They sent nearly 116 million pieces of mail in all, many of them glossy productions filled with flattering photos and lists of the latest roads and bridges the lawmaker has brought home to the district, an Associated Press review of public records shows.
Some offered advice on topics one would more commonly expect to see in a consumer-advice column.
"Keep your car properly maintained" to improve mileage, suggested Rep. Tim Murphy, R-Pa., in a newsletter on how to deal with rising energy prices.
Rep. David Dreier, R-Calif., offered home improvement tips.
And Rep. Cynthia McKinney, D-Ga., who lost her primary race last year, sent out a taxpayer-funded newsletter a few months before the election that included this simple observation:
"Convicted felons can vote," she said, if "your" prison sentence has been served, parole or probation completed and fines paid. While campaigning, Mc-Kinney, who is black, noted that blacks make up a disproportionately large share of the prison population, which she said dilutes their voting strength.
A dozen House members spent more than $133,000 each to send 9.8 million pieces of mass mailings. Total cost? $1.8 million.
Sometimes the lawmakers' taxpayer funded mailings topped what they paid for direct mail through their campaign funds.
Of the 64 House members with at least $100,000 in taxpayer-funded mailing expenses -- and overwhelmingly for mass mailings -- 42 were Republicans and 22 were Democrats, the AP review found.
In sharp contrast, 59 lawmakers in the 435-member House -- 35 Republicans and 24 Democrats -- spent nothing on mass mailings. They tended to be the more experienced House members, often with 14 or more years of service.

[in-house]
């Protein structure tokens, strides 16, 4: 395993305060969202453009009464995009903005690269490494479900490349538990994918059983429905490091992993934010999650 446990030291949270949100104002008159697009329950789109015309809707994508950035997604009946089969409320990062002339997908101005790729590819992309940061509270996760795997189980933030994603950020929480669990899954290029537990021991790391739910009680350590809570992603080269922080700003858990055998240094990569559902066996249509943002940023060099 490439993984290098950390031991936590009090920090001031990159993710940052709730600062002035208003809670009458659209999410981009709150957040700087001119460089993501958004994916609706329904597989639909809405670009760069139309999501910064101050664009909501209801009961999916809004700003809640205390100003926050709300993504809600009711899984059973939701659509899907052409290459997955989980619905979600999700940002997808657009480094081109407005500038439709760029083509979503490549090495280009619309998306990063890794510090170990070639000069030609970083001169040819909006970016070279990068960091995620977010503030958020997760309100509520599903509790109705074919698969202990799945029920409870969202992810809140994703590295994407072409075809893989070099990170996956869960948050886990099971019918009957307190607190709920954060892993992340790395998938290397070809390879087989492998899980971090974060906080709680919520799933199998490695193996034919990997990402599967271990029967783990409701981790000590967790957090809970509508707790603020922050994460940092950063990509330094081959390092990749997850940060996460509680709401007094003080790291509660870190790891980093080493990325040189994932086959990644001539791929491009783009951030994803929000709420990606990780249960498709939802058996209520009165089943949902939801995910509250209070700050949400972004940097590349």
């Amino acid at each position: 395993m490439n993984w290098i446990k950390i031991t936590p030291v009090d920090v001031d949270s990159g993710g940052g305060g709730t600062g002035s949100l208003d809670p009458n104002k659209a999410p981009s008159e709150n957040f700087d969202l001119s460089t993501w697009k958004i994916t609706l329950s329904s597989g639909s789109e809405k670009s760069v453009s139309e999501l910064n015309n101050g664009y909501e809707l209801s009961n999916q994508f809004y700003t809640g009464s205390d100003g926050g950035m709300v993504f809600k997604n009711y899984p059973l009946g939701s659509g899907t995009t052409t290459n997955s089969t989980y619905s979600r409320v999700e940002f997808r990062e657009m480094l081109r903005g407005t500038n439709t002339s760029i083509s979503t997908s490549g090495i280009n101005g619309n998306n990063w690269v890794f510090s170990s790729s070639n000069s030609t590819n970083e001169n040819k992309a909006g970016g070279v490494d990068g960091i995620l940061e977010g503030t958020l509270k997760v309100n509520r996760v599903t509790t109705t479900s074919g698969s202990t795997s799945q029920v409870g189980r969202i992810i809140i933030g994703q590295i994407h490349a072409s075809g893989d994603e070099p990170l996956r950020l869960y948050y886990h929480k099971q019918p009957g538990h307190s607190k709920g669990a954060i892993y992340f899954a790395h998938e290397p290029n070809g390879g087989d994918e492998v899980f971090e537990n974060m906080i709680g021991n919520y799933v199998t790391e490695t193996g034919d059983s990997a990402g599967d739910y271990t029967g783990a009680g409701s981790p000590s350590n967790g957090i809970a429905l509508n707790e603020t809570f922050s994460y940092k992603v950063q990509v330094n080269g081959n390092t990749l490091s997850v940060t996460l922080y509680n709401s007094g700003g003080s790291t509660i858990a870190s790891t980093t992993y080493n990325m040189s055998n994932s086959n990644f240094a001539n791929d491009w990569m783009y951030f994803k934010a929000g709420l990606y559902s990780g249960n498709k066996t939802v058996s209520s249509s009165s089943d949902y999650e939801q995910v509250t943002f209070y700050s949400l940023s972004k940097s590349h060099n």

Mass mailings cannot be blatantly political, but they still can have political benefits, said Pete Sepp, a spokesman for the National Taxpayers Union, which has condemned mass mailings.
"A taxpayer-financed mailing doesn't have to say 're-elect me' to have an impact on voters," Sepp said. "A glossy newsletter splashed with the incumbent's achievements in Congress can build useful credentials a lawmaker can take with him to the ballot box.
The franking privilege is one of the main cogs in Congress' PR machine."
Franking, practiced since the early days of the republic, lets members of Congress send mail with just a signature where the postage would normally be affixed.
Although the mailings are regulated by a congressional commission to guard against overt political appeals and cannot go out within 90 days of an election, they still sometimes take a dig at the opposition.
In a June 2006 newsletter, Rep. Pete Stark, D-Calif., noted that under the Republican majority, Congress had passed tax cuts that "benefit the wealthiest Americans at the expense of working families."
Stark has been a regular among the biggest users of the congressional franking privilege. For 2006, his mass mailings alone cost $172,357, an amount large enough to rank him among the top congressional mailers. House documents reported his overall mailing costs to be about $37,000 less. The AP received no explanation for the apparent discrepancy from spokesmen for Stark, the House Administration Committee and House administration staff.
Some lawmakers defend the newsletters as a vital way of communicating with constituents.
"One of the biggest complaints my constituents had (with) my predecessor was that they never knew what was going on in Washington," said Rep. Ginny Brown-Waite, R-Fla. "They never had the opportunity to do surveys, etc. I promised I would communicate with them regularly."